“I will never forget meeting Sarah Hoyt for the first time,” recounted Kayla Wilcox, whose son attends Liverpool Street School in Fredericton. “She was a walking, talking ray of sunshine!” And as far as Kayla and her son are concerned, Mrs. Hoyt, who teaches Grade 2, has become a beacon of hope and positivity for inclusive education.
Sarah Hoyt “is a champion of inclusion, if I’ve ever met one,” Kayla Wilcox stated in her nomination of Mrs. Hoyt for a 2018 National Inclusive Education Award.
Mrs. Hoyt is one of seven of New Brunswick’s best “exclusion busters” to be honoured at the 2018 National Inclusive Education Awards ceremony held at Government House in Fredericton on Thursday, February 9. Presented by the Canadian Association for Community Living (CACL), the certificates recognize individuals or groups that have made or are making an outstanding contribution to inclusive education in their province or territory. The event, organized by NBACL on behalf of the Canadian Association for Community Living (CACL), is the focal point for celebrations marking National Inclusive Education Month.
“On paper, my eldest son is a complex child with complex needs,” Wilcox wrote in her nomination of Mrs. Hoyt. Describing how her son’s Kindergarten year was spent in what she called “reverse integration,” Wilcox noted that, “I have been told by many professionals that my son is the most complex child they have worked with.” The team in that school was “at a loss as to how best support him in the classroom,” she said.
“He was given many opportunities to be included in a regular classroom and a variety of school activities, but he chose to stay in his separate classroom much of the time.” As a result, Kayla Wilcox’s son’s “stay in a separate classroom lasted longer than planned.”
The situation changed when the boy transitioned to a new school with a new team, including Sarah Hoyt.
“Not once did [Mrs. Hoyt] remark on my son’s file or his deficits, not once,” according to Ms. Wilcox.
“From the start, the focus was on getting him back into the classroom, but at his own pace,” she wrote. To that end, the teacher focussed on connecting with the boy, asking about his interests, and what made him happy.
“When he was not comfortable entering the classroom at first, Mrs. Hoyt skyped him from her Grade 2 classroom and introduced all of the students. She then polled the students on who liked playing Mario game – something he loves – and when he saw most of the students raise their hands, he was happy and felt comfortable enough to enter Mrs. Hoyt’s room.”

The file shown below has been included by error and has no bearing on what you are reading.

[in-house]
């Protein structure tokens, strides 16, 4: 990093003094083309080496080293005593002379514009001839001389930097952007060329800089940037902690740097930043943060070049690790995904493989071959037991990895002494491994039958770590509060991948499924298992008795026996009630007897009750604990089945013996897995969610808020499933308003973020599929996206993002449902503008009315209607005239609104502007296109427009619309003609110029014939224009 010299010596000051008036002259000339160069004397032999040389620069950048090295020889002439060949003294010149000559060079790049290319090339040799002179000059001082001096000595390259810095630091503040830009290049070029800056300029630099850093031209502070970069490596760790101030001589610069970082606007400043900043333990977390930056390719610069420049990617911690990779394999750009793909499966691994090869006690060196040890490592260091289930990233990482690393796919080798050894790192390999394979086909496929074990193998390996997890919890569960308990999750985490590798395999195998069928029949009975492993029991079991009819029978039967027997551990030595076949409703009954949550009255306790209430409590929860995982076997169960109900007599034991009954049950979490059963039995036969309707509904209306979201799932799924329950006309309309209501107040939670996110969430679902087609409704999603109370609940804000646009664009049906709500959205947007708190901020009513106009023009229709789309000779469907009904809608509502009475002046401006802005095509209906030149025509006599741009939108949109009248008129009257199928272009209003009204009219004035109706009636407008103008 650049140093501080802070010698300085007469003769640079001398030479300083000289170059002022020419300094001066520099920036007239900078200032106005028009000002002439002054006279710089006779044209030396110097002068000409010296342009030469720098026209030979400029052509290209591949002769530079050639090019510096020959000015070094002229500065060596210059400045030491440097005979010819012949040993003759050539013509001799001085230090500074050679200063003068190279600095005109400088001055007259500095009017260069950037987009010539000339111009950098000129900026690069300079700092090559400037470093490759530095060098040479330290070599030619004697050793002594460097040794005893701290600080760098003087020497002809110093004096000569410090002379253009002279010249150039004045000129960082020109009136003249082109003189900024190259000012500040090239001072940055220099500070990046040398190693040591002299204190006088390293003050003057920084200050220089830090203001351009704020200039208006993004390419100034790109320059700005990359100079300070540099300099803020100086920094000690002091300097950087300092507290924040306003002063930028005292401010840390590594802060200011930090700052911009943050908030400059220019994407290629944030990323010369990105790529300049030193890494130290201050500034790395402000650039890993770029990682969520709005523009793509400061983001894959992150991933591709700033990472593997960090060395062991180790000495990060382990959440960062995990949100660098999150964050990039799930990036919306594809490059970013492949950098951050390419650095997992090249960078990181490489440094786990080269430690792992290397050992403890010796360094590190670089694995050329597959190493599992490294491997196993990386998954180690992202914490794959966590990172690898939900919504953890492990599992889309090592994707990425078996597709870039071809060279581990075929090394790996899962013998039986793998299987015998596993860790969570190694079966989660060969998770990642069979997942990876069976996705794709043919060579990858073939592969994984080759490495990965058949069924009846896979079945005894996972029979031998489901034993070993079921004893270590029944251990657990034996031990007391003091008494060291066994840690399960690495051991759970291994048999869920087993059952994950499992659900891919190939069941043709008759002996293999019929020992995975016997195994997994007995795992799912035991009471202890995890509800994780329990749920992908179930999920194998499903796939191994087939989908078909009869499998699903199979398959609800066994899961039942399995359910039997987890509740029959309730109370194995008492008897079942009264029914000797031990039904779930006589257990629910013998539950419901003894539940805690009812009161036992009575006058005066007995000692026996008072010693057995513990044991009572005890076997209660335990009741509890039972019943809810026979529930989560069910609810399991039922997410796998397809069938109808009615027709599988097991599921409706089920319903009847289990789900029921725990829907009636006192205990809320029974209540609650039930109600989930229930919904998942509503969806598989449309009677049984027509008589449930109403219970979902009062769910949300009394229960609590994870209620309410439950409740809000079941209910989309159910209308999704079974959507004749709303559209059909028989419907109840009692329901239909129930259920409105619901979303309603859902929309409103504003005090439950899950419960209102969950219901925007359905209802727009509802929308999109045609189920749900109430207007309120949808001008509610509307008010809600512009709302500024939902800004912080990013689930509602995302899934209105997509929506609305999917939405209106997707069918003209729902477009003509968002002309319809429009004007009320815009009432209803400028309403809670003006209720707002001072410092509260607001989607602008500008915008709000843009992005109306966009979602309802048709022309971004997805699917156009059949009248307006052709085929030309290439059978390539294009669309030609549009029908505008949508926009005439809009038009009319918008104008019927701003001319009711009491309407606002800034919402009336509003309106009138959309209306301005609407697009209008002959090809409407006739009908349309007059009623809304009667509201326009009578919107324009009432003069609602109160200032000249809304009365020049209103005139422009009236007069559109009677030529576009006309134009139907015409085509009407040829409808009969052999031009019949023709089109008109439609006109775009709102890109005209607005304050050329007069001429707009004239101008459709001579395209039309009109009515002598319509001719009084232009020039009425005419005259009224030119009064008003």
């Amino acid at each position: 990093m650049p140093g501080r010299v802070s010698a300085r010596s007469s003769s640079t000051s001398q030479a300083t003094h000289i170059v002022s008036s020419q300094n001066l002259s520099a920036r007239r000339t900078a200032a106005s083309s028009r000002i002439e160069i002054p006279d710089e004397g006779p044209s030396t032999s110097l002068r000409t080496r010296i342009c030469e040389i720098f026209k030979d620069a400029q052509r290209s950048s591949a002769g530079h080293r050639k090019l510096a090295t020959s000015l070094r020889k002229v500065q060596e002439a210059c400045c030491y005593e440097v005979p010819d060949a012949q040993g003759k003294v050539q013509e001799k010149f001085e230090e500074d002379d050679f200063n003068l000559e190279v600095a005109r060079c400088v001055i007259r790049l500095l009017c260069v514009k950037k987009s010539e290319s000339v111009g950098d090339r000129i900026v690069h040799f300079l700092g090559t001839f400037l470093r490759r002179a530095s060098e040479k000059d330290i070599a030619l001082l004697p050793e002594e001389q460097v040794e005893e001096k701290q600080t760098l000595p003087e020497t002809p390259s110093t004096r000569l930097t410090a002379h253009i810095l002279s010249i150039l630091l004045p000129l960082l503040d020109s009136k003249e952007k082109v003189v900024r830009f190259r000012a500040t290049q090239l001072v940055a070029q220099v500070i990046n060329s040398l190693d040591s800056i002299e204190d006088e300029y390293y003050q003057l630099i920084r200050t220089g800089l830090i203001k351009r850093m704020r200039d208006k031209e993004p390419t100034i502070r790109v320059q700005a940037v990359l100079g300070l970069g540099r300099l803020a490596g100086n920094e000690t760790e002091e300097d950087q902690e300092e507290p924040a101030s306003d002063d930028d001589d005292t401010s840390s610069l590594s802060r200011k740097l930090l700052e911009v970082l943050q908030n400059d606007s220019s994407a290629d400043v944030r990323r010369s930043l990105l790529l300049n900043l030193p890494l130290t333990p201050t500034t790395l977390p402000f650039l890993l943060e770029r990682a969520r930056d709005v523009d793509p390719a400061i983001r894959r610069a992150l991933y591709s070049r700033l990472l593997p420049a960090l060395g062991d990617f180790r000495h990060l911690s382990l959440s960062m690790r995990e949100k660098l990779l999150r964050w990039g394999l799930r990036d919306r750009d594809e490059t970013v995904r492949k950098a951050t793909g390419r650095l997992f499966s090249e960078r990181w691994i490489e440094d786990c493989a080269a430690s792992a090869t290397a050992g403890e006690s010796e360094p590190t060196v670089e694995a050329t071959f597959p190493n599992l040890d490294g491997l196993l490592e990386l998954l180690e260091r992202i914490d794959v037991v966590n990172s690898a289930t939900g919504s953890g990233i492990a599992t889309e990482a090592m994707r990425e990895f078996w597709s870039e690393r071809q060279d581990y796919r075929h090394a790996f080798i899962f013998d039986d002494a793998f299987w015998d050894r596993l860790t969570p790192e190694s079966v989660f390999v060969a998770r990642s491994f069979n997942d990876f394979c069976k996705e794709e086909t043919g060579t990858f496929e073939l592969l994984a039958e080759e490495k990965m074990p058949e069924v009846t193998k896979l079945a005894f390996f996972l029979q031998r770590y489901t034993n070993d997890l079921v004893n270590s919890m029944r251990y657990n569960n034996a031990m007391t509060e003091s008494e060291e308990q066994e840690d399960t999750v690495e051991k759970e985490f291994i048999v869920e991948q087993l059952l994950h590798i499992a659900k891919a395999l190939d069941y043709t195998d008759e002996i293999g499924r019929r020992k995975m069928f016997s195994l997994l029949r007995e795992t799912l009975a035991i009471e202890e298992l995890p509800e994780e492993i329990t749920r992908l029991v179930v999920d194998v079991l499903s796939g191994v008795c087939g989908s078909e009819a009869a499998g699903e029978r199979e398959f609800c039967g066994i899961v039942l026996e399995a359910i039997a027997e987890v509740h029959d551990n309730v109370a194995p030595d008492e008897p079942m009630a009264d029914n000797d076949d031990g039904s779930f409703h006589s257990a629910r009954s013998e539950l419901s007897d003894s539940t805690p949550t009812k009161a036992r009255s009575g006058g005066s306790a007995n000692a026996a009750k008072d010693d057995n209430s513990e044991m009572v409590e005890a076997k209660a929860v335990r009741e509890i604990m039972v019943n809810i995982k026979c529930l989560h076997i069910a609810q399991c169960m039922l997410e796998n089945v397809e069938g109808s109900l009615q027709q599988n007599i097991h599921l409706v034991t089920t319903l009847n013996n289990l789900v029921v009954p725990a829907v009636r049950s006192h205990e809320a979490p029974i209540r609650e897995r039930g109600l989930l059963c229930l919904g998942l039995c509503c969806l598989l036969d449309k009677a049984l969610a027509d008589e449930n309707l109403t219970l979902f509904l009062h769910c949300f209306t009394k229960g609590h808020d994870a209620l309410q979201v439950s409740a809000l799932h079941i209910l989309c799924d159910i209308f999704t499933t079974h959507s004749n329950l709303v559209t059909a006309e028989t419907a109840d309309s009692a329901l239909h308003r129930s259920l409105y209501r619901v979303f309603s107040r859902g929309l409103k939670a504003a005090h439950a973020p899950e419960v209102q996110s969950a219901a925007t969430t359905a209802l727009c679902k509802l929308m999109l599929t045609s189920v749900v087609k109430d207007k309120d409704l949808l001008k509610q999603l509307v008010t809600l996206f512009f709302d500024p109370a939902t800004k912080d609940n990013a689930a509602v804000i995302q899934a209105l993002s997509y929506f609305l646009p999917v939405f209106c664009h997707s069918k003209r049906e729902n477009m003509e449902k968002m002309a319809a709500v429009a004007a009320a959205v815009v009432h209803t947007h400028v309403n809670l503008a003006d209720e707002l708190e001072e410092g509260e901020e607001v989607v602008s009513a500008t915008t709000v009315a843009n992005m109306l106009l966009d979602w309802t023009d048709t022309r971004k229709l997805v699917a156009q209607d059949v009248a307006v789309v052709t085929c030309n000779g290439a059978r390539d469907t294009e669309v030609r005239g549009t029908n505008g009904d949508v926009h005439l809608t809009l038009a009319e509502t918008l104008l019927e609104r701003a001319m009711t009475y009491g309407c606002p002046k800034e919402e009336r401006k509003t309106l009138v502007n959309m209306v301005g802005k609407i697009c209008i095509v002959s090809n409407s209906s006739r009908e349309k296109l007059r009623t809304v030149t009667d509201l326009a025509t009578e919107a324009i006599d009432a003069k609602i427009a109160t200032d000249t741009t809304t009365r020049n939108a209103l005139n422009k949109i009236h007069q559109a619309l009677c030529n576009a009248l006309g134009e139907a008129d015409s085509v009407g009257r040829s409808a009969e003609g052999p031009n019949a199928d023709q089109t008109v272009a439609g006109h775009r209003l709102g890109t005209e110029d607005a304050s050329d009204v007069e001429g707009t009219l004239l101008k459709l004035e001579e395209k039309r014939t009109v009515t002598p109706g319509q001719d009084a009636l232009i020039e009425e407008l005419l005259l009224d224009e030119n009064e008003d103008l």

Since then, “my son has been invited into Mrs. Hoyt’s classroom every day, but never forced in,” Wilcox explained. “She has a deep respect for children as diverse, equally valuable individuals.”
The teacher’s patience and understanding panned out. “Because of Mrs. Hoyt’s positive, inclusive approach and the deep connection she has formed with my son, he has spent more time in class this past month [November] than he has since the early months of Kindergarten,” Wilcox wrote.
And in late November, he announced to his parents that he was ready to return to the classroom full time!
Dawn Gallow, an educational support teacher at Liverpool Street School, echoed Kayla Wilcox’s praise for Mrs. Hoyt, stating, “. . . in terms of advocating for the students under her care, Sarah leaves no stone unturned. She searches out every possible support option in order to meet student needs.”
Gollow added, “In . . . embracing a flexible approach to student programs, Sarah is a strong model for . . . her colleagues in responding to the diverse needs of learners.”
Liverpool Street School Principal Jennifer Ward also supported the nomination, writing, “In today’s diverse classrooms, Sarah is able to celebrate the uniqueness of each of her students and support their academic and social learning goals,” adding, “This can be challenging at times, but Sarah comes to work each day ready to make a difference in the lives of her students.”
In closing her nomination for Mrs. Hoyt, KaylaWilcox wrote:
“Including children with disabilities at school helps those children be included in their communities, as relationships and understanding formed between classmates continue beyond school. My son is developing social confidence and competence because Mrs. Hoyt fosters an atmosphere of belonging and respect at Liverpool Street School.
“With the inclusion debate alive and well in New Brunswick, teachers like Sarah Hoyt are invaluable.”
The Canadian Association for Community Living has been recognizing outstanding inclusive practices in Canada’s education system annually since 2007, with provincial and territorial community living associations like NBACL charged with accepting nominations and selecting recipients.
NBACL is a provincial, non-profit organization that works on behalf of children and adults with an intellectual disability and their families to end exclusion and ensure that persons with an intellectual disability live, learn, work and participate in community as valued and contributing members.
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